At the center of the global discussion around the link between sustainable development and climate change, biodiversity is generating more interest.
In terms of olive biodiversity, recent years have seen a growth of attention among operators in the agri-food sector and researchers, who are committed to counteracting genetic erosion, as well as to studying and breeding more resilient varieties.
“The olive tree (Olea europaea subsp. europaea) is a very ancient tree species with a great wealth of genetic diversity,” said Samanta Zelasco, a researcher at the Center for Olive, Fruit and Citrus Crops of the Council for Agricultural Research and Agricultural Economics Analysis Research (CREA-OFA) of Rende, in Calabria.
“First, we must clarify that ‘genetic diversity’ is the scientific definition that in the public debate is generally substituted by ‘biodiversity,’” she added.
According to the last official calculation carried out by CREA in 2012 on the United Nations Food and Agriculture Organization’s Second Report on the State of Plant Genetic Resources for Food and Agriculture, the olive germplasm present in the major ex situ collections in the world amounted to at least 2,629 different varieties.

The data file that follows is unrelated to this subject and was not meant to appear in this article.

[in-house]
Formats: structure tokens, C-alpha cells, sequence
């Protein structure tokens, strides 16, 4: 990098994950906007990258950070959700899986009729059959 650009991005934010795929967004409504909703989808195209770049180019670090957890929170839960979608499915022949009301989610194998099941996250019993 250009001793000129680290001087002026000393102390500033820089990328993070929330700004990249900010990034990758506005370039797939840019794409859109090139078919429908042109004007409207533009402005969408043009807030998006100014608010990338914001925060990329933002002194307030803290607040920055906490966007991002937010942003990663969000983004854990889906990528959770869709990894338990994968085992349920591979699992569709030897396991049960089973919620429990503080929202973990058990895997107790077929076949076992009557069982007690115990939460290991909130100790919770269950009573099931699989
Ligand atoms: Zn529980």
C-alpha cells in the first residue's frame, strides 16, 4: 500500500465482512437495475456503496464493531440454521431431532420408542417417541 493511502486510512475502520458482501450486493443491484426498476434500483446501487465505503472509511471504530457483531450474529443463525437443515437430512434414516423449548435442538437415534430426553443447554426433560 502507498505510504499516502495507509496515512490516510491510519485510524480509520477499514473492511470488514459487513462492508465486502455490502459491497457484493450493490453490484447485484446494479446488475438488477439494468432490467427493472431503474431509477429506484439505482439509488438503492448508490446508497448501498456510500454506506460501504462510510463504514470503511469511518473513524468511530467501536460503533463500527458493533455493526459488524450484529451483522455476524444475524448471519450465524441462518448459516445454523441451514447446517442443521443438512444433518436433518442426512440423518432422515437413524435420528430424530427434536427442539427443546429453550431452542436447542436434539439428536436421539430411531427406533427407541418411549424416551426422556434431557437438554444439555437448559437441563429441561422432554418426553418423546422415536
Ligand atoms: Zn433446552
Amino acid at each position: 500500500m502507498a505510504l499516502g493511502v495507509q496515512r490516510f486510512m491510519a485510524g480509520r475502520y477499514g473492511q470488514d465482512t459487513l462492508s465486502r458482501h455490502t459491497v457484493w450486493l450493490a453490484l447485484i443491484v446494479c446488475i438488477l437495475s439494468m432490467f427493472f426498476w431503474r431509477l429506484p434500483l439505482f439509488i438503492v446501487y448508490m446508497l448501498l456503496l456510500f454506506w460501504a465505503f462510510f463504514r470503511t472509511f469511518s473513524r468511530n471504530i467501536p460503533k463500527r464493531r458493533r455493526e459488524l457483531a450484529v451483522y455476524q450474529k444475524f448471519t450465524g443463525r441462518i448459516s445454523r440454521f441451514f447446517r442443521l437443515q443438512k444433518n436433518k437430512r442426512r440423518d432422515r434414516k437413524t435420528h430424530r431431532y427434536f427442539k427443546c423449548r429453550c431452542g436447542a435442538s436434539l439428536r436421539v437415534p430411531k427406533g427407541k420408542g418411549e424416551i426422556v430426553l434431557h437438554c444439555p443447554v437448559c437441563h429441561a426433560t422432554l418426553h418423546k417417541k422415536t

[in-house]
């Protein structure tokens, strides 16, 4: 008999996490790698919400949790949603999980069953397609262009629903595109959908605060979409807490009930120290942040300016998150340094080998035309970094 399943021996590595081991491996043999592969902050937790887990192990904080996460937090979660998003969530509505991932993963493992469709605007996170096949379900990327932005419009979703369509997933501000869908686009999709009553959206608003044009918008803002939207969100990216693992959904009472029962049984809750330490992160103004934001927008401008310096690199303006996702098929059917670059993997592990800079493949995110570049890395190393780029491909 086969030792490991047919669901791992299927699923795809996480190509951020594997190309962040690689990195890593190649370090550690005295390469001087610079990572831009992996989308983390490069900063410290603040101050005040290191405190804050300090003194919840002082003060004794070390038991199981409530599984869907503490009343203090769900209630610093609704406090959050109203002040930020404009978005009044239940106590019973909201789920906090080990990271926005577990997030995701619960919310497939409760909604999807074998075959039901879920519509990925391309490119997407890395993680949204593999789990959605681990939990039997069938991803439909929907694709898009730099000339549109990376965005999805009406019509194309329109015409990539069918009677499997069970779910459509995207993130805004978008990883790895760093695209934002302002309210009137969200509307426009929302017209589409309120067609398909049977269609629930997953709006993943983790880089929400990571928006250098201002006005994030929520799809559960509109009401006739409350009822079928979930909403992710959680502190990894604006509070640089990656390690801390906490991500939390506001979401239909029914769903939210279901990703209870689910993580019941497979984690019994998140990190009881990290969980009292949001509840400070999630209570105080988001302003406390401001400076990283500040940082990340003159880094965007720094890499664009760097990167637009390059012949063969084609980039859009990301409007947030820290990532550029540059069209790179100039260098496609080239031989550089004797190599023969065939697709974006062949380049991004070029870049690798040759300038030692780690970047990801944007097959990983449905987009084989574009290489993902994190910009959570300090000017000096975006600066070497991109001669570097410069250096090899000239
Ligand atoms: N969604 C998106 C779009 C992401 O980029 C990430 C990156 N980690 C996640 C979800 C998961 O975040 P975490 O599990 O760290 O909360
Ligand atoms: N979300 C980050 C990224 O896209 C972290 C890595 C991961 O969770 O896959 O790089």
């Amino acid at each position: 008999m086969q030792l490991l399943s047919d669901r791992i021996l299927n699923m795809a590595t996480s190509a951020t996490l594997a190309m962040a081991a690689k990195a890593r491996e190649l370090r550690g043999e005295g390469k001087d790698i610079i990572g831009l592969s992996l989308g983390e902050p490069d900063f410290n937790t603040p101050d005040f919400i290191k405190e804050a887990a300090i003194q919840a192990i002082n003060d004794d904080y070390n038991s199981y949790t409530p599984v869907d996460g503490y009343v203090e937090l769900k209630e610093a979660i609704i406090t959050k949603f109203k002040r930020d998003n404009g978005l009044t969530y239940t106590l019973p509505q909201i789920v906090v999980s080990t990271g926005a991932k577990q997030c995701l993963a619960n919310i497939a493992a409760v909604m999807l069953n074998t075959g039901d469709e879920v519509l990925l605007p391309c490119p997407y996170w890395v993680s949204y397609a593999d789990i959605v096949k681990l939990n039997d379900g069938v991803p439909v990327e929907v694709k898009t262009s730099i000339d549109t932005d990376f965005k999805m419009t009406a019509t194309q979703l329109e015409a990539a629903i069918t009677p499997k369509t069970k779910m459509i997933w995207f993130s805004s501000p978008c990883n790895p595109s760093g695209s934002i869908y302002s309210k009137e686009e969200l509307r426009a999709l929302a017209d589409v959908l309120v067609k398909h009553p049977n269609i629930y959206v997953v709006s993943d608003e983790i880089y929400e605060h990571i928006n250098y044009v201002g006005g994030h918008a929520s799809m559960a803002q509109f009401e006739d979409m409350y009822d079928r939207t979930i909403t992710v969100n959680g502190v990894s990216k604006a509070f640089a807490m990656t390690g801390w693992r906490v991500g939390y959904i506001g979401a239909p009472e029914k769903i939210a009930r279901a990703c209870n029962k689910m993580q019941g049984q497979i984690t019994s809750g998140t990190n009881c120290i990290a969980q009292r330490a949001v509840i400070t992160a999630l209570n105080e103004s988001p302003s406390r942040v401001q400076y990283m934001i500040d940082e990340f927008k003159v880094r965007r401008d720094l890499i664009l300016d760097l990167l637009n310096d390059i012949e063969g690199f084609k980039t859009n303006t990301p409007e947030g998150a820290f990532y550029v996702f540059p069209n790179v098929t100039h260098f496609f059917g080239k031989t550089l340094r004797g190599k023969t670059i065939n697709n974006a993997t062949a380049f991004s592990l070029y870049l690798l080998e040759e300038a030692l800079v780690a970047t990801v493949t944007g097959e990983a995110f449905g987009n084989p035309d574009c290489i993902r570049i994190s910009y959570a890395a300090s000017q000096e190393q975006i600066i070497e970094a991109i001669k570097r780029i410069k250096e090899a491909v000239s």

Italy has the richest genetic diversity, with 734 denominations listed in the national register of fruit plant varieties, updated in 2020 by the Italian Agriculture Ministry.
“Italy boasts a very high number of varieties, and the composition of its olive germplasm is the largest and most varied in the world,” Zelasco said. “Being in the center of the Mediterranean, over millennia, the country has undergone several historical events and people movements that have favored the importation and exchange of plant material, contributing to enriching its varietal heritage.”
Today, frequent reports of allegedly new genotypes indicate a great germplasm diversity. Yet, researchers warn that the precise number of varieties cannot be defined with certainty due to multiple cases of synonymy and homonymy.
“We recently carried out an in-depth molecular investigation of the Italian varieties using a very large number of markers that cover almost the entire genome,” Zelasco said. “We have not completed the study yet, but we can already say that presumably a good part of the genetic material, perhaps half, is represented by cases of synonymy.”
“The same probably happens in other countries,” she added. “Still, Italy has a huge number of varieties, which are the result of local selections. In most Italian regions, we can find about 30 to 40 varieties, then a wide germplasm also at a local level.” More